I am an American resident and am off the island from time to time. On August 28, 2010 I left for New York, stayed for Labour Day, the first Monday in September, then travelled to Miami and returned to Jamaica on September 11, 2010.
As usual, I did an audit of my bank account. I became alarmed as I noticed a withdrawal of $20,000 from my account on the Monday subsequent to my departure.
I contacted the bank on September 13, 2010 and made a complaint. I completed a form that was presented to me and was advised that the bank would investigate. Shortly after, I got a letter from the bank advising me to check with the police as they were unable to help. I protested and they referred the matter to an investigator who called me and told me that based on my profile a withdrawal was done at an ATM and my card was used. I denied that it was my card as I travelled with my access card and was prepared to tender my passport for evidence that I was away when the withdrawal was done. The investigator went silent and I never heard from him or NCB after that.
I was connecting at the Miami International Airport sometime after Thanksgiving last year and was very happy when I saw a senior executive of NCB. I approached him and related my experience with NCB. He listened, took my phone number and promised to call me as soon as possible. He never did.
I would be grateful for your assistance in this matter.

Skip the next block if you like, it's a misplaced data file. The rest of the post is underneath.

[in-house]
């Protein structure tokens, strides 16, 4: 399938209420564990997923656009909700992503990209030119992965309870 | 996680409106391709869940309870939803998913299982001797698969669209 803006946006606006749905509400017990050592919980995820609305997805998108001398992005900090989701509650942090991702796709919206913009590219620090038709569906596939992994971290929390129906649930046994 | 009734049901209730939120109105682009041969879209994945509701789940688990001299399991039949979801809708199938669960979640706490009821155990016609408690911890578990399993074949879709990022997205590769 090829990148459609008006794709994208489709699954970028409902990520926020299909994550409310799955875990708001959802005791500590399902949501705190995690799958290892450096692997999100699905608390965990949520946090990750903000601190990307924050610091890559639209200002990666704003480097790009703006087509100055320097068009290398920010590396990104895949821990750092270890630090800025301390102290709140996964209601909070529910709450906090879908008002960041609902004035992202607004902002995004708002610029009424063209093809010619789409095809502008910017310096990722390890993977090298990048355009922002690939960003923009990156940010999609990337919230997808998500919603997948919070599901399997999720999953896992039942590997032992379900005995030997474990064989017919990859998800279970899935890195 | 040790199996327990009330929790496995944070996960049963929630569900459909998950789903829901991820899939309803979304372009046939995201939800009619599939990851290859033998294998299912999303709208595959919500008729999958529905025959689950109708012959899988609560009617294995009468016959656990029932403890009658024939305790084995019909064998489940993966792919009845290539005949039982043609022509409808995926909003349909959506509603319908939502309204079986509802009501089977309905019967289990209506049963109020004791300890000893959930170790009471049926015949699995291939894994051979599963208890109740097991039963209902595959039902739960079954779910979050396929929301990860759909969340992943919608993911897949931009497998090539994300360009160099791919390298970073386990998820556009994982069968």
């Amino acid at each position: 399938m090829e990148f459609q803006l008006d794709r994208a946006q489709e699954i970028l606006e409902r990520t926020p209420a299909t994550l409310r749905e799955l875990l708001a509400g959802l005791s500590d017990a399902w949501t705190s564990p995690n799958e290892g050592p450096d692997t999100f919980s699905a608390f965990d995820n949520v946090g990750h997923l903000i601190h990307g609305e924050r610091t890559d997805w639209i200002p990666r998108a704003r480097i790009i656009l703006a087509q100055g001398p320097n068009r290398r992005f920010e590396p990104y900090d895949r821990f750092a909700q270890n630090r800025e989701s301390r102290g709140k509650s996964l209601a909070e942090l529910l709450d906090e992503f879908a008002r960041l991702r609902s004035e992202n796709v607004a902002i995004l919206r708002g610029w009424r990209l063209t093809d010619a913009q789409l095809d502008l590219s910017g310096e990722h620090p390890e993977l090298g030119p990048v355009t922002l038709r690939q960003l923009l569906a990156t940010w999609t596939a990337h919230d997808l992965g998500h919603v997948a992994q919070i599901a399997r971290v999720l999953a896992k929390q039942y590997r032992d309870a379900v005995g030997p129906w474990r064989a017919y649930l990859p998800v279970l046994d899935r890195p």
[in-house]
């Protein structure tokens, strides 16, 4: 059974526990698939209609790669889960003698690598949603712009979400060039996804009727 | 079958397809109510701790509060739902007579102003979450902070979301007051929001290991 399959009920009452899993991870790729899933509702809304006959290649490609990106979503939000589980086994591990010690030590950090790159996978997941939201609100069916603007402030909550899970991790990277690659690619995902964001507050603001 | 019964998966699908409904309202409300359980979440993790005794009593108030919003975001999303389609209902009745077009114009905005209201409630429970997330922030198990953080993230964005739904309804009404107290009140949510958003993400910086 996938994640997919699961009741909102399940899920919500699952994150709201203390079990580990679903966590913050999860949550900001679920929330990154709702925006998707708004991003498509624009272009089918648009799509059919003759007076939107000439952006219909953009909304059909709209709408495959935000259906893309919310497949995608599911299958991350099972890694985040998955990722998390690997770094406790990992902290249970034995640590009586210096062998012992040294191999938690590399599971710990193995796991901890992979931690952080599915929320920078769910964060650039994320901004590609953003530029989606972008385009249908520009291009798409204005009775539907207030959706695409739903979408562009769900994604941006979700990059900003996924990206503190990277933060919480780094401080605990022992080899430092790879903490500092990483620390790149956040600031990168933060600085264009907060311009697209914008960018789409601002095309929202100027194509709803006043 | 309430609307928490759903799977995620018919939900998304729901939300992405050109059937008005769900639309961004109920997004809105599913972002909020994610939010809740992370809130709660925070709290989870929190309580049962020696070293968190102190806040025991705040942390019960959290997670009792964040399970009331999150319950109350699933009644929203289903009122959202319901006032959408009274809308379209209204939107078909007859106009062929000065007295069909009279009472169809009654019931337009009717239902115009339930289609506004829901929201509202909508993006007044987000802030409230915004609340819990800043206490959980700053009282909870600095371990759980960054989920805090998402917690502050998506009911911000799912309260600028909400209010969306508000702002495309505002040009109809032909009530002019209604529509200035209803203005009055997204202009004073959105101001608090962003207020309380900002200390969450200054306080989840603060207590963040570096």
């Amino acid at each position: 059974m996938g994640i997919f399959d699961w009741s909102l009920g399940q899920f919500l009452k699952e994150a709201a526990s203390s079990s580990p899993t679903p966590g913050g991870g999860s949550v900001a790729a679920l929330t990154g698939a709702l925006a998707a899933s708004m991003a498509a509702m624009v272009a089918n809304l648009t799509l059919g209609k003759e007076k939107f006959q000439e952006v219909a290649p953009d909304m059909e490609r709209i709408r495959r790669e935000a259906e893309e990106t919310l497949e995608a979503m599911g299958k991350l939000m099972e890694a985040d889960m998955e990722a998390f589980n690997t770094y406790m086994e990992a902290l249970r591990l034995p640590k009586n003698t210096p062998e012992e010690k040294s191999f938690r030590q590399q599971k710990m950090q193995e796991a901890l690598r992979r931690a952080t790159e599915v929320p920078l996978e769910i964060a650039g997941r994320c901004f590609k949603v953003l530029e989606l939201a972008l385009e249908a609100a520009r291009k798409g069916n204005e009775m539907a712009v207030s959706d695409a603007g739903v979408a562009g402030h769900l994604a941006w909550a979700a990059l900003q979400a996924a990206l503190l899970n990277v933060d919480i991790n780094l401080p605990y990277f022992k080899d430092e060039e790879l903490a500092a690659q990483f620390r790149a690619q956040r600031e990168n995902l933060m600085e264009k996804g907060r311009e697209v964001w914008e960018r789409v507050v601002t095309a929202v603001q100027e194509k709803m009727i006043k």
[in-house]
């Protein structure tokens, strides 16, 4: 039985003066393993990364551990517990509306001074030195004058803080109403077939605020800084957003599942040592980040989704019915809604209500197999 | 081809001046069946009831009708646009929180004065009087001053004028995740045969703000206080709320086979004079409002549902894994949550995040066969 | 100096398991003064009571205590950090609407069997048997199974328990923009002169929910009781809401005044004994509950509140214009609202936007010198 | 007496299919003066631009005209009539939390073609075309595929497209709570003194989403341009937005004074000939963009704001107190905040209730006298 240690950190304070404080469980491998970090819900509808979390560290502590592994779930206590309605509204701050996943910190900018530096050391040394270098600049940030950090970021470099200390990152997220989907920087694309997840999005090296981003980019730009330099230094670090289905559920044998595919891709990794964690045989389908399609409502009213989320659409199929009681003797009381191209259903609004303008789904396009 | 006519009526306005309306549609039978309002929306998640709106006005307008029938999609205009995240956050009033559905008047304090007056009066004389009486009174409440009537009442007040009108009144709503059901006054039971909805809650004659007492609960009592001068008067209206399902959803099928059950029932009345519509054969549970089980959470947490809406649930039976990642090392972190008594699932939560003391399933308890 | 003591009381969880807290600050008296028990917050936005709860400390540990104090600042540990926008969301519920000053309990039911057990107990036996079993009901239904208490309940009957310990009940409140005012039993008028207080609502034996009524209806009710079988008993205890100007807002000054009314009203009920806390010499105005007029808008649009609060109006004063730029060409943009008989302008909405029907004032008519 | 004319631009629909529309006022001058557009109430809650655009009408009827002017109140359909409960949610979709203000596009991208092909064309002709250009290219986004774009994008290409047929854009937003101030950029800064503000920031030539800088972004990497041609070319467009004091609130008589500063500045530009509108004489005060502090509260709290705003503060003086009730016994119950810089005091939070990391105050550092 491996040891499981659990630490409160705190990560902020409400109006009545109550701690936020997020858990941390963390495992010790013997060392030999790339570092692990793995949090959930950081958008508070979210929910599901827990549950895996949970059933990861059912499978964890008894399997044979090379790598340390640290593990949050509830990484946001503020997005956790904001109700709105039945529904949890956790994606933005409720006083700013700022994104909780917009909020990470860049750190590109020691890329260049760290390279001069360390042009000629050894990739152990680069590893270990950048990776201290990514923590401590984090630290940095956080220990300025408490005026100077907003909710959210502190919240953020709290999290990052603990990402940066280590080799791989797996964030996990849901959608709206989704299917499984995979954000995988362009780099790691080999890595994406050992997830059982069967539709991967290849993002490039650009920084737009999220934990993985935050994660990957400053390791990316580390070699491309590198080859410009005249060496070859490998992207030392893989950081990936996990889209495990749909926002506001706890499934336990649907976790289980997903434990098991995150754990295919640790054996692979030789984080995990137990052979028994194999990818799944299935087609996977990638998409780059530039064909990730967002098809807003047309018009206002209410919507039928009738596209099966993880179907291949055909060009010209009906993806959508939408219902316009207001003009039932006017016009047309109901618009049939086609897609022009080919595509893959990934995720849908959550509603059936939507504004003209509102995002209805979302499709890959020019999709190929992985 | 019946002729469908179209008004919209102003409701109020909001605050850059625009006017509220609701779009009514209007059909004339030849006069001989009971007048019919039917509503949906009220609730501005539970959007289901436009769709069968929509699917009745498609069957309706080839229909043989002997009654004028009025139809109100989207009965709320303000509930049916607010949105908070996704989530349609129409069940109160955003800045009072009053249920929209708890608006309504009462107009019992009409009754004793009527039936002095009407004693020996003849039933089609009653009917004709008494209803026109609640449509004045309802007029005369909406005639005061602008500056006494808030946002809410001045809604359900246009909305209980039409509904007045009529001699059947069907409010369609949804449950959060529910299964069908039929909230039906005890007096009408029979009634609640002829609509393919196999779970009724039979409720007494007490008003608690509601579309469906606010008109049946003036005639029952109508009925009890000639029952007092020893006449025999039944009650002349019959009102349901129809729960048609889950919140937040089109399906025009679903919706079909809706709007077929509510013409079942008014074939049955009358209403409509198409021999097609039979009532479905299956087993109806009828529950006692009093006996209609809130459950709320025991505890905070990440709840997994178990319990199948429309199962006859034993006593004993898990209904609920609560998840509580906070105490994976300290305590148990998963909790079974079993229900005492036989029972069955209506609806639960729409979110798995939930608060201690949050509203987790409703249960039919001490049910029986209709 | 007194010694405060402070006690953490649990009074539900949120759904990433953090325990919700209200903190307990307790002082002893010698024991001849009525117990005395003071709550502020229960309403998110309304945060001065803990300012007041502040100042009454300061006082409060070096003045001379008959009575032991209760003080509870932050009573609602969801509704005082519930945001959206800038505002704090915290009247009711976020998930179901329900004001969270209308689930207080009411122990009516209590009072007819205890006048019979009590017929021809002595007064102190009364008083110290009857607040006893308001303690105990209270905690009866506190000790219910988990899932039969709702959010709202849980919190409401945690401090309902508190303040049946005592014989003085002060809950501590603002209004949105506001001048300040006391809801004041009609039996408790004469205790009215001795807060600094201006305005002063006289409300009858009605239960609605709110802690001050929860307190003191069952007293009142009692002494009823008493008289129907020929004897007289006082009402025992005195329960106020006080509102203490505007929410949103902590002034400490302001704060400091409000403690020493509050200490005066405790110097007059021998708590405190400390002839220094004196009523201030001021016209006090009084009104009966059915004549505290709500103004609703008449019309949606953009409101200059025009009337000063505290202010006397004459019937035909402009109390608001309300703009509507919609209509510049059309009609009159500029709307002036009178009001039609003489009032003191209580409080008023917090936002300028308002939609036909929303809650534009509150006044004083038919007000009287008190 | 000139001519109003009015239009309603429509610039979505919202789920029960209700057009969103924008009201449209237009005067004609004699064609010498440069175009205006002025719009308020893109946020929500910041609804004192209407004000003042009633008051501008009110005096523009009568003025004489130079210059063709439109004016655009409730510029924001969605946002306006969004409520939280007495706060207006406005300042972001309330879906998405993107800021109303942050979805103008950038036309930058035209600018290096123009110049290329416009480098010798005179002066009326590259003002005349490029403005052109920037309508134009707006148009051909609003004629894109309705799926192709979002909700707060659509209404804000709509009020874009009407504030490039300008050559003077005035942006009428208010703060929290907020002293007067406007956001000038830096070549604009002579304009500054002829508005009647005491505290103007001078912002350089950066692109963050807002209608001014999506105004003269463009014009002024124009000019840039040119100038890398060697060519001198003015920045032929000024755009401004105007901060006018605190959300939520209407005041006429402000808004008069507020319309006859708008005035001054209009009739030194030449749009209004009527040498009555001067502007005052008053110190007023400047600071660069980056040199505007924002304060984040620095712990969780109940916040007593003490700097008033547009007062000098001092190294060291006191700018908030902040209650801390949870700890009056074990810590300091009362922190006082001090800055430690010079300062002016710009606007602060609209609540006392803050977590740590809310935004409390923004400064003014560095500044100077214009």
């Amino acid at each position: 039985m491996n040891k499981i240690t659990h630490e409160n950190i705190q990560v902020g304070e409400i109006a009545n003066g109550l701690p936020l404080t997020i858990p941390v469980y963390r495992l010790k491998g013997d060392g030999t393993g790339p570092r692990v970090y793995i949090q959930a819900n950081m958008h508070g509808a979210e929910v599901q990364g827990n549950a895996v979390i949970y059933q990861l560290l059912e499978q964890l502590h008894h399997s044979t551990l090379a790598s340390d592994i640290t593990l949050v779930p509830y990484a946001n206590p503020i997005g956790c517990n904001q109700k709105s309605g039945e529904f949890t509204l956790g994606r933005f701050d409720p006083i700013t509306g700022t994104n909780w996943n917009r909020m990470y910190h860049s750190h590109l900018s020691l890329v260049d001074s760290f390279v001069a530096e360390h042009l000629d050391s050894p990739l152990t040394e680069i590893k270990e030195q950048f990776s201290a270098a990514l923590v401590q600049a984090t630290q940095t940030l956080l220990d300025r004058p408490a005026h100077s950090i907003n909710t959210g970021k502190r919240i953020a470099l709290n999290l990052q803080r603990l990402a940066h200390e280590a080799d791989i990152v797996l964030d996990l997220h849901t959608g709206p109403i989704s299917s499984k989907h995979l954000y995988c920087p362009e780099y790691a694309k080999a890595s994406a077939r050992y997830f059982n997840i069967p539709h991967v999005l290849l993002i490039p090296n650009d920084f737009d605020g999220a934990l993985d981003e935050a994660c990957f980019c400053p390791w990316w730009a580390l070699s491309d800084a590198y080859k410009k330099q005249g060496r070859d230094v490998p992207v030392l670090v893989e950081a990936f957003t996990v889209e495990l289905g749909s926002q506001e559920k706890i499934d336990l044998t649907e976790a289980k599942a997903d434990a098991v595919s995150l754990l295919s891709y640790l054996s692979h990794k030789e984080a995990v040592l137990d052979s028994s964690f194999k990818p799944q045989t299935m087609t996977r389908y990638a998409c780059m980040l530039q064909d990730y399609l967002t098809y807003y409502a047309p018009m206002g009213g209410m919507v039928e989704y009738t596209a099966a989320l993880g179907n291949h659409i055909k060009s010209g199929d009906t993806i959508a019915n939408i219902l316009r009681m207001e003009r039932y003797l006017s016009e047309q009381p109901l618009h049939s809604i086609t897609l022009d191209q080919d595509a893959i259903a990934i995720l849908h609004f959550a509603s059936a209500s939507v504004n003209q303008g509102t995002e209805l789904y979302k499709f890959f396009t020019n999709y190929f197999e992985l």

According to the NCB Public Relations Manager , the bank and you and several of their officials have been in dialogue about this matter. She said that you were advised that in order for NCB to do a formal investigation into this matter and treat it as a fraud you needed to make an official complaint to the police. She told Tell Claudienne that you refused to go to the police.
NCB said that their investigation did not show a pattern of fraud.
The bank said that the withdrawal of $20,000 from your account was done on Saturday, August 28, 2010, while you were still in Jamaica, and not on Monday, August 30, when you claim the money was withdrawn.
The bank explained that the general banking practice is for ATM transactions done on the weekend to have the following Monday's date as the transaction date. NCB said that the established practice is based on Bank of Jamaica rules. Apparently this practice led you to mistakenly believe that the withdrawal was done on Monday, August 30, after you had departed from the island on August 28.
Further to NCB's explanation Tell Claudienne requested the Consumer Affairs Commission (CAC) to meet with you and NCB and mediate on the matter. This meeting took place on Tuesday December 4.
The CAC said that arising from the discussion at the meeting they would write NCB about the need for the public to be informed that ATM transactions done on a weekend will have a Monday date as the transaction date.
NCB said that "we certainly will do our best to refresh and make new customers aware" of the value date for transactions done on the weekend.
You have advised us that the matter was amicably resolved at the meeting with the CAC.
The street lights on Garden Boulevard in Mona Heights have been out for over two months. Many senior citizens live on this road and have become very fearful because of many persons being robbed on the road. We have called the Jamaica Public Service several times but to no avail.
Please help us.
Tell Claudienne contacted the JPS and note that the street lights on Garden Boulevard are now working.
Have a problem with a store, utility, a company? Telephone 936-9436 or write to: Tell Claudienne c/o Sunday Finance, Jamaica Observer, 40-42 1/2 Beechwood Avenue, Kingston 5; or e-mail: firstname.lastname@example.org. Please include a contact phone number.